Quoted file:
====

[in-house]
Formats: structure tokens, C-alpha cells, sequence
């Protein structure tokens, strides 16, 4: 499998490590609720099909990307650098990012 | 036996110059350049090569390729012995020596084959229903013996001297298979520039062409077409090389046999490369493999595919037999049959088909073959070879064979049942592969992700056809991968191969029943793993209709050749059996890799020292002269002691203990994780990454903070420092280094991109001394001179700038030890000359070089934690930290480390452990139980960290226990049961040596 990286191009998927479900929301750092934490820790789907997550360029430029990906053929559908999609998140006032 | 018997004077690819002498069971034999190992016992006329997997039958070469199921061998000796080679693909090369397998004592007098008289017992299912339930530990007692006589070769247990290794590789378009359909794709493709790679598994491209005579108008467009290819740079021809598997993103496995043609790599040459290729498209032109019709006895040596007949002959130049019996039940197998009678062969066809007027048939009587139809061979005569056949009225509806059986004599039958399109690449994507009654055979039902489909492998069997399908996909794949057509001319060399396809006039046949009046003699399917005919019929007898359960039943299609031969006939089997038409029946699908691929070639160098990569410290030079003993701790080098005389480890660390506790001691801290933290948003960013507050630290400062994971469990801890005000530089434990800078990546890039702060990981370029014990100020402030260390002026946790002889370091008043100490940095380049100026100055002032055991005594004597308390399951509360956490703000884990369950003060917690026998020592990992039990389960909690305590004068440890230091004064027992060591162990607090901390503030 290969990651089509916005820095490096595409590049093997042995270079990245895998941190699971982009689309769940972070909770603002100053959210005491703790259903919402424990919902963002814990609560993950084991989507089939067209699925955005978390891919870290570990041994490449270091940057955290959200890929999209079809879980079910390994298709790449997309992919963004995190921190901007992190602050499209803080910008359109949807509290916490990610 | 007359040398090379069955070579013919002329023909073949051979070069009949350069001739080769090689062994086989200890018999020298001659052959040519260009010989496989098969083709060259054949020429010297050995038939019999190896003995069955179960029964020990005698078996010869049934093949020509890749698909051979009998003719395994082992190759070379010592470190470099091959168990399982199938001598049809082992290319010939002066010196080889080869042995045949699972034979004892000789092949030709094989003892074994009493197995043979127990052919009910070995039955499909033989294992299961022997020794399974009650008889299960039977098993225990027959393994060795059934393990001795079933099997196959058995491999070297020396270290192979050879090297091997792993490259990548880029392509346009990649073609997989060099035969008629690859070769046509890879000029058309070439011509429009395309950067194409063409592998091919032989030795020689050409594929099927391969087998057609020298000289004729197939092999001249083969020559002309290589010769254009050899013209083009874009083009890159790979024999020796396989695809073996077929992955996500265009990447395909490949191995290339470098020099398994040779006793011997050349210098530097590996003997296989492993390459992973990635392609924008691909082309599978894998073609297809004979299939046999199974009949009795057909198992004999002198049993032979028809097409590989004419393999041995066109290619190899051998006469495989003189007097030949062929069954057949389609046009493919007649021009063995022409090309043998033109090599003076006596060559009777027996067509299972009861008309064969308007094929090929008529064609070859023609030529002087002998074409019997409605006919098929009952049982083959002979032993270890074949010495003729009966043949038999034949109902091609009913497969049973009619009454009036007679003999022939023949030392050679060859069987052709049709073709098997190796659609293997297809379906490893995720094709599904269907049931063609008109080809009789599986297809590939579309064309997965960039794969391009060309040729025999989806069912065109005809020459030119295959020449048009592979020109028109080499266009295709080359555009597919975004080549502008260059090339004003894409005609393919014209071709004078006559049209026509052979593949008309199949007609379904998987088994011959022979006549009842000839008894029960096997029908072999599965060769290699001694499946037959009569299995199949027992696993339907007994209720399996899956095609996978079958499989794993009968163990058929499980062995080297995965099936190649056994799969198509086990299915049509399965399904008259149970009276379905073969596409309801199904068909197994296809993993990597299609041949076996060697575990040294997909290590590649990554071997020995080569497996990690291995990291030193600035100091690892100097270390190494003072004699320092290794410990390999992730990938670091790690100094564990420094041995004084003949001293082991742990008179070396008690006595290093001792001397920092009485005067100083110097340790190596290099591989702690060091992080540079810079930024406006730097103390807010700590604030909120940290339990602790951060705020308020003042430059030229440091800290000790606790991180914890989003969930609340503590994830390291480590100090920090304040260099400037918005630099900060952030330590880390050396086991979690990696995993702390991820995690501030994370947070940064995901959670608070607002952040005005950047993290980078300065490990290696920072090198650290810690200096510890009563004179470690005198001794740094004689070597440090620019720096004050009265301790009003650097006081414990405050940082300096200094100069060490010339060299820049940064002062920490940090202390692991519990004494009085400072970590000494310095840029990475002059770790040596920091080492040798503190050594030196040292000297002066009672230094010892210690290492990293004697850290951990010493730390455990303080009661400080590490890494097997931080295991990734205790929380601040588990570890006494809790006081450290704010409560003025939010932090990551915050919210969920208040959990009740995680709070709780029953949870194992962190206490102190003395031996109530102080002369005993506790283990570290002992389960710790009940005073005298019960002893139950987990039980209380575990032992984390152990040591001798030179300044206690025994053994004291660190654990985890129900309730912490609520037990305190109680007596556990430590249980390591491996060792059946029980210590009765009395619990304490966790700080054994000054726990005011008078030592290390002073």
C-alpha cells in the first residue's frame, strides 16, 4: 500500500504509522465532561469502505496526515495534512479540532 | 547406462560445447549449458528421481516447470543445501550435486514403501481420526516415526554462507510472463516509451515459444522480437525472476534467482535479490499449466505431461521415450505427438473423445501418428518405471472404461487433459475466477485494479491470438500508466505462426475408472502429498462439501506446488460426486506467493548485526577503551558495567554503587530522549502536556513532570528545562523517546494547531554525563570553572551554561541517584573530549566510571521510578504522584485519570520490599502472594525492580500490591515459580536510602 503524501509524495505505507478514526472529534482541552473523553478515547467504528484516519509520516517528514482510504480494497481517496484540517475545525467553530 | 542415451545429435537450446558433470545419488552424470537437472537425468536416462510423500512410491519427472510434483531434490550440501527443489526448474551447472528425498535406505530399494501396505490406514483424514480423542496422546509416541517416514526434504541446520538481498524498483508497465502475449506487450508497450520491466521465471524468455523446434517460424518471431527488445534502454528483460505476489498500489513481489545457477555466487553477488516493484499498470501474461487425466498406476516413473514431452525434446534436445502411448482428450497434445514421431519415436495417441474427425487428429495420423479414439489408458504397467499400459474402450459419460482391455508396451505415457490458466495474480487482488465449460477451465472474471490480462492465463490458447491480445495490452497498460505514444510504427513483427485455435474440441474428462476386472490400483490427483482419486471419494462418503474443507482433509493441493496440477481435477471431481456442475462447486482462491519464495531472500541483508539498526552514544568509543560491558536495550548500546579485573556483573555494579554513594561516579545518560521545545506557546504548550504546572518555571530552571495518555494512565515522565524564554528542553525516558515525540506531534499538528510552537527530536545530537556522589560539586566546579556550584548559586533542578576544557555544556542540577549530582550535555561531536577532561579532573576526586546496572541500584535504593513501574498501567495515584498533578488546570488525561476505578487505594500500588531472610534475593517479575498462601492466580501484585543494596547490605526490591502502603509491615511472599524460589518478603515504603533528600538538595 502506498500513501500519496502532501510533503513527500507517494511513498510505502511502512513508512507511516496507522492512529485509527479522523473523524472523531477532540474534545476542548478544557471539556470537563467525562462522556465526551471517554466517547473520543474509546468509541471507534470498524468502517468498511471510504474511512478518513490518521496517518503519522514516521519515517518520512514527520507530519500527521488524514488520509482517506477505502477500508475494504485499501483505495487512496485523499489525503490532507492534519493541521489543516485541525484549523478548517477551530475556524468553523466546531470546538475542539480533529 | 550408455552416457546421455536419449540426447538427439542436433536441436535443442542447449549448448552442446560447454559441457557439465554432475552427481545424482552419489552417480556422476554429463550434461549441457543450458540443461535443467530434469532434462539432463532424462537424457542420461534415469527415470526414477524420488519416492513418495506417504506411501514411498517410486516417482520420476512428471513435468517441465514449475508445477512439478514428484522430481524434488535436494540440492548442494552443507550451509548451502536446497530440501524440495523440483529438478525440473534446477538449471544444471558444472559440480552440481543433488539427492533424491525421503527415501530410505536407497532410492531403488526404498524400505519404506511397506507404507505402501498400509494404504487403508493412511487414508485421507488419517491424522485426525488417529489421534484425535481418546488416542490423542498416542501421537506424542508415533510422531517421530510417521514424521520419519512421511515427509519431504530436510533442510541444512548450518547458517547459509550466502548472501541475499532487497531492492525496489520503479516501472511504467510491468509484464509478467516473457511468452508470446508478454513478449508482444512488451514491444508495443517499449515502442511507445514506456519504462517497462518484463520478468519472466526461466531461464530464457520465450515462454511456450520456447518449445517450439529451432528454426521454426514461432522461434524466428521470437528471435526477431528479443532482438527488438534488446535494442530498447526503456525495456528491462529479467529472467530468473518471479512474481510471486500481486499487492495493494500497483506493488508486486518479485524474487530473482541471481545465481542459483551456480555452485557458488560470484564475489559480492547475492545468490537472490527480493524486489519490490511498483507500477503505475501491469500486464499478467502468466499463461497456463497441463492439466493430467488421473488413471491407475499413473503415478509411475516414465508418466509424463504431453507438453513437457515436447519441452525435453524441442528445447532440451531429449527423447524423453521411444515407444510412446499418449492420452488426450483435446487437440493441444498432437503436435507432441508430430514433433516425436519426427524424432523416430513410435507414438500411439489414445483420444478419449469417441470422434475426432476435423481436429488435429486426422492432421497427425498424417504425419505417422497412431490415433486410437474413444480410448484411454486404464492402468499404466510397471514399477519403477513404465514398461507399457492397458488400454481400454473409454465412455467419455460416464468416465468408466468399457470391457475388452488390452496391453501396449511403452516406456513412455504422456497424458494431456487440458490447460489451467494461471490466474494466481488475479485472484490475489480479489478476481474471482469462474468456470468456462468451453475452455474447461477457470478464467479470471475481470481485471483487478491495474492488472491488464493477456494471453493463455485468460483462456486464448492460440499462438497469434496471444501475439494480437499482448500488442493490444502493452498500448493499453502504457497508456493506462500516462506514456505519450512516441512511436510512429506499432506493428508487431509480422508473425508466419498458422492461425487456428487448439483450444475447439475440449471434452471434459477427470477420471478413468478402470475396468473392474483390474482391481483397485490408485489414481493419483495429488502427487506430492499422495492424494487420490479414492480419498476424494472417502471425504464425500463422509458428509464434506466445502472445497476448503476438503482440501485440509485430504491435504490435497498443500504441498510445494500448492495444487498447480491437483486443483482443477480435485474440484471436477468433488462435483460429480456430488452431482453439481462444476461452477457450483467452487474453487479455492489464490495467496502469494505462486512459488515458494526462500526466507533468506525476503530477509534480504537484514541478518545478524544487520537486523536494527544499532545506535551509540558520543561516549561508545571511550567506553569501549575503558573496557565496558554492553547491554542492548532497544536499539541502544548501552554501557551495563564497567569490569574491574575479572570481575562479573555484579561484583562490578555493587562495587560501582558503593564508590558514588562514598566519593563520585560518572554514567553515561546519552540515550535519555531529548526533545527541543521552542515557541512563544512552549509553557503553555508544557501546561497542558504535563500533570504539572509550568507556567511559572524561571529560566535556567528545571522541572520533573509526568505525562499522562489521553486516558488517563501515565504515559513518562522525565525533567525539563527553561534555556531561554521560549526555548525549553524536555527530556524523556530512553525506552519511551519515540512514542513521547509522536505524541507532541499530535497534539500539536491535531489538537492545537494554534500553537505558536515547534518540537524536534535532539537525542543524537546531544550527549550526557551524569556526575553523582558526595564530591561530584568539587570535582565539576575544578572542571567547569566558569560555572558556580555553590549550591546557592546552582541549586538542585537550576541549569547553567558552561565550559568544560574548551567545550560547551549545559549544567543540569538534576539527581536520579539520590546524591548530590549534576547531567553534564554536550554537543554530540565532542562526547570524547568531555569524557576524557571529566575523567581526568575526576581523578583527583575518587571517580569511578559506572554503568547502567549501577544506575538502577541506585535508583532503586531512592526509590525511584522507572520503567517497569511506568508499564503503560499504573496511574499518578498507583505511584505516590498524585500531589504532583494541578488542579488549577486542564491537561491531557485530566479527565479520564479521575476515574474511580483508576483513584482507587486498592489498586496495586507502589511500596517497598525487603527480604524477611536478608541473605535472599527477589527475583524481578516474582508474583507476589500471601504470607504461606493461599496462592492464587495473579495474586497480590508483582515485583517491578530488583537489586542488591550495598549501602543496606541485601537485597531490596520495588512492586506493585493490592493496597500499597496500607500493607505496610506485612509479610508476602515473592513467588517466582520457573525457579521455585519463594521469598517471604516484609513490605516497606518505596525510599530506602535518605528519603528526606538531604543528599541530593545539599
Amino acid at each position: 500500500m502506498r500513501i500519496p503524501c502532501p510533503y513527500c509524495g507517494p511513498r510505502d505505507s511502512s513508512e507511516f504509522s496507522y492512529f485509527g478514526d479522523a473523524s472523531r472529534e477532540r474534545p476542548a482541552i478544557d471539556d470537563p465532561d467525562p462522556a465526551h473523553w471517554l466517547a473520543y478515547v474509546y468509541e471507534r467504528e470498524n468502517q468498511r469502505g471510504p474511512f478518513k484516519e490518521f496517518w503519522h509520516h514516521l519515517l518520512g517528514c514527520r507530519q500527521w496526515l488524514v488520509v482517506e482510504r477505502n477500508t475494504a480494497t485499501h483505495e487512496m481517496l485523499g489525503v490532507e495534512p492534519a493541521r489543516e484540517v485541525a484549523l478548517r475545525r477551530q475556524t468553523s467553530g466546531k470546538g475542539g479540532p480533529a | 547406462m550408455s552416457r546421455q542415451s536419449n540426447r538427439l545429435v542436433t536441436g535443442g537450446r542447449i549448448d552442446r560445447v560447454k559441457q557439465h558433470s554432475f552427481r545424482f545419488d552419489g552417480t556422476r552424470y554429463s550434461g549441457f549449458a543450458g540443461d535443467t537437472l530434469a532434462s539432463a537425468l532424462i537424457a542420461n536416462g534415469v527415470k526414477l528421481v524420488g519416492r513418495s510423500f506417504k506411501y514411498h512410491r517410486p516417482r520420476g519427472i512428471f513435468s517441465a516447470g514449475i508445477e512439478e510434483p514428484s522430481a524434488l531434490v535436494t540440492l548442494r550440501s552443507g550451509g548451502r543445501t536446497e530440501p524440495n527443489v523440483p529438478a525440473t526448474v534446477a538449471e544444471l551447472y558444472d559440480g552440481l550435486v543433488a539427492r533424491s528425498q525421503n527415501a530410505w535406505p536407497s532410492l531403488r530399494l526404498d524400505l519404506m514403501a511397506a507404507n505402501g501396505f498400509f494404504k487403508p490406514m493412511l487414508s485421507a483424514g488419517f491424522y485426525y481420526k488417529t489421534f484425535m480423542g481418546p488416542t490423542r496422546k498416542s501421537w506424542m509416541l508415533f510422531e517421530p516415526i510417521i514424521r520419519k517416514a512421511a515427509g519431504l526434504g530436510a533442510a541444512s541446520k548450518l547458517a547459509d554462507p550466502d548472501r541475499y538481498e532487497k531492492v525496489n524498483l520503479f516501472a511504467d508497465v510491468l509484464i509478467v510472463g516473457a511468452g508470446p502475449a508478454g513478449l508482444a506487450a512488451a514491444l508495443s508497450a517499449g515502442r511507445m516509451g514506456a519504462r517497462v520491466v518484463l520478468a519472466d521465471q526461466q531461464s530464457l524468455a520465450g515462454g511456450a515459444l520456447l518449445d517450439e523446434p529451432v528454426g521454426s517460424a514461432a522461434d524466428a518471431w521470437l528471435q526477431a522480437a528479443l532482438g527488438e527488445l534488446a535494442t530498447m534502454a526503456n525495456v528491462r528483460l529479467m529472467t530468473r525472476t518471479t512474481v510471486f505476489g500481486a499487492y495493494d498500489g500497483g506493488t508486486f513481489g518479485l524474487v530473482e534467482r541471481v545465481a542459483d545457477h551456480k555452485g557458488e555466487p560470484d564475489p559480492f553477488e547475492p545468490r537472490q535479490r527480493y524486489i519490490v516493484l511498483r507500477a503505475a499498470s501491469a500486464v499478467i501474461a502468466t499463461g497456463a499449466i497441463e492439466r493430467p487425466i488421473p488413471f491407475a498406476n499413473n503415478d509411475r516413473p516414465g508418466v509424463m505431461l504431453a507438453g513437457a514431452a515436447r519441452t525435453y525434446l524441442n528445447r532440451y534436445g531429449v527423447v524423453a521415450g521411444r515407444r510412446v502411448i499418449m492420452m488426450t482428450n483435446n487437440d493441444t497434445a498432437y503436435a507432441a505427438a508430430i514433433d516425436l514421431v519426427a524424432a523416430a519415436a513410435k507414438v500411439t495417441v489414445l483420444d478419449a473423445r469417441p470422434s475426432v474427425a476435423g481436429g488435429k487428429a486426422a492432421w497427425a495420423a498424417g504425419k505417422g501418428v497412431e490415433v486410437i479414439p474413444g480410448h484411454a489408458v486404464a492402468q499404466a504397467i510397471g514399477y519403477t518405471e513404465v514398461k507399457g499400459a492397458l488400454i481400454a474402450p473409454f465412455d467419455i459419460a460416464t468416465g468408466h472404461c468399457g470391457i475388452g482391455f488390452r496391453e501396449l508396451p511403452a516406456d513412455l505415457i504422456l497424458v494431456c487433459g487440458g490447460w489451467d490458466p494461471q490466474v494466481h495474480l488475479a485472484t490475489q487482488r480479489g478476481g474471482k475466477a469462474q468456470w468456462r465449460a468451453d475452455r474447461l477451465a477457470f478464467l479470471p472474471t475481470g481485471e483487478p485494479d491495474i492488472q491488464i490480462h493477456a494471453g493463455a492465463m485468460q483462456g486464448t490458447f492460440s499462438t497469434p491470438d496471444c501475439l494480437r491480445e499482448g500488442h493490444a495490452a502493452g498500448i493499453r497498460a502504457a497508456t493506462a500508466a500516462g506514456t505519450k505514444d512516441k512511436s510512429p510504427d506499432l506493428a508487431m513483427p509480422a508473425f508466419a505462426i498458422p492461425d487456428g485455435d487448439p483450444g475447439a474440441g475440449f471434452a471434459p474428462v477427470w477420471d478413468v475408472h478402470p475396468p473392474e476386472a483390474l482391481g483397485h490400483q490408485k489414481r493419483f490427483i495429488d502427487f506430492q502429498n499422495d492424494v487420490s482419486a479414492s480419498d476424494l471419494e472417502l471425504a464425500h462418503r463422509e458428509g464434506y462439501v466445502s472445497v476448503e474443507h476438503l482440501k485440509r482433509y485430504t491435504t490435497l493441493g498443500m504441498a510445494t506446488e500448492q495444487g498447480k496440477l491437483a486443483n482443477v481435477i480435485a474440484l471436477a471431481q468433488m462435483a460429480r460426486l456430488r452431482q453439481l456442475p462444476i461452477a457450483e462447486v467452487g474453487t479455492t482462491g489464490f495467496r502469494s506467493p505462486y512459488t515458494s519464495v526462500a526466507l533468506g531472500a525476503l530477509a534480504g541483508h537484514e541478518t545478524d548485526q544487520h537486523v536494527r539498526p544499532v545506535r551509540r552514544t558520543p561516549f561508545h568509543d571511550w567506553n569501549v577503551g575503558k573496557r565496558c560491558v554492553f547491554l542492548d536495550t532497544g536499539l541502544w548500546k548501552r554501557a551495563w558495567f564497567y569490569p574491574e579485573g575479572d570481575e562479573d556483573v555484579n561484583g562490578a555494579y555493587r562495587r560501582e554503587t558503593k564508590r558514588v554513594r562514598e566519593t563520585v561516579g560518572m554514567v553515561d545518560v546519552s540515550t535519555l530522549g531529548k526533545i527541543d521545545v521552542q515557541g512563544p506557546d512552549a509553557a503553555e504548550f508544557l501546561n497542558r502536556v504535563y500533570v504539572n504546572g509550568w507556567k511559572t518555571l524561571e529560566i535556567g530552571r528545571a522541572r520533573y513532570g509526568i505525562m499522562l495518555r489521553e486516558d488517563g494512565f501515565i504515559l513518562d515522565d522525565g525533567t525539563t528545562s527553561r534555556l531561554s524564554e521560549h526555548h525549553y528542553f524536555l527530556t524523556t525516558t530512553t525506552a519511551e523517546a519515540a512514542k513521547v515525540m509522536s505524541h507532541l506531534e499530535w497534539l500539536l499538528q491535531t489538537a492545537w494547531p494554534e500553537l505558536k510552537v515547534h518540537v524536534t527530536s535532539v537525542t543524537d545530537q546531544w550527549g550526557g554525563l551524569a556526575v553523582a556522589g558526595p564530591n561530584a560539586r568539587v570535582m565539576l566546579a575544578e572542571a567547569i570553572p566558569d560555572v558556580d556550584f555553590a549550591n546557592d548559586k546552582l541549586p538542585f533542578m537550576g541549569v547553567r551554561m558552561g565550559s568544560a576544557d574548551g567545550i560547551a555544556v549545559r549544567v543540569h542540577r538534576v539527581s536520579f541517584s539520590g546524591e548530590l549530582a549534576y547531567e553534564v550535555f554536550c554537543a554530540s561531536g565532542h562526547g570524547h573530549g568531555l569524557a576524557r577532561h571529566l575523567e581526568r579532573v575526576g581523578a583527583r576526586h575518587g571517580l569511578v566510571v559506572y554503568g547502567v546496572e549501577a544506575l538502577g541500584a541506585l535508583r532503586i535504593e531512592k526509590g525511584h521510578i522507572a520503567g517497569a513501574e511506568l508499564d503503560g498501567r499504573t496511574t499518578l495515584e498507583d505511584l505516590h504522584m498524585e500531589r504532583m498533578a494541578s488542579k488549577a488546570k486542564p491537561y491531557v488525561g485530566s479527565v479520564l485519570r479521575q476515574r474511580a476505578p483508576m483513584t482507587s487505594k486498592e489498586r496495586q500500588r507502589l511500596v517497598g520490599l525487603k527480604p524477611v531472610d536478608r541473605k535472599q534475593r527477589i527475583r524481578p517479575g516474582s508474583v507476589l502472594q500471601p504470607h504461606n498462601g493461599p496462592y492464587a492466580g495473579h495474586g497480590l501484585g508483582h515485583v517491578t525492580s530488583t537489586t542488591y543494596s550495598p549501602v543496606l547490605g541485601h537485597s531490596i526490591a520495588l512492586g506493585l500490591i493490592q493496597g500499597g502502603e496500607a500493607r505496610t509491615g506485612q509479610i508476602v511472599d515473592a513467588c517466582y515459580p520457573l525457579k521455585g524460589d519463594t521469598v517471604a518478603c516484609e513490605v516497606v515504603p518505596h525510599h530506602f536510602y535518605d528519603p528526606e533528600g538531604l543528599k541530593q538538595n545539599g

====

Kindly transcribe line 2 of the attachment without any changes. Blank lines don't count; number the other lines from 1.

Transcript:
Formats: structure tokens, C-alpha cells, sequence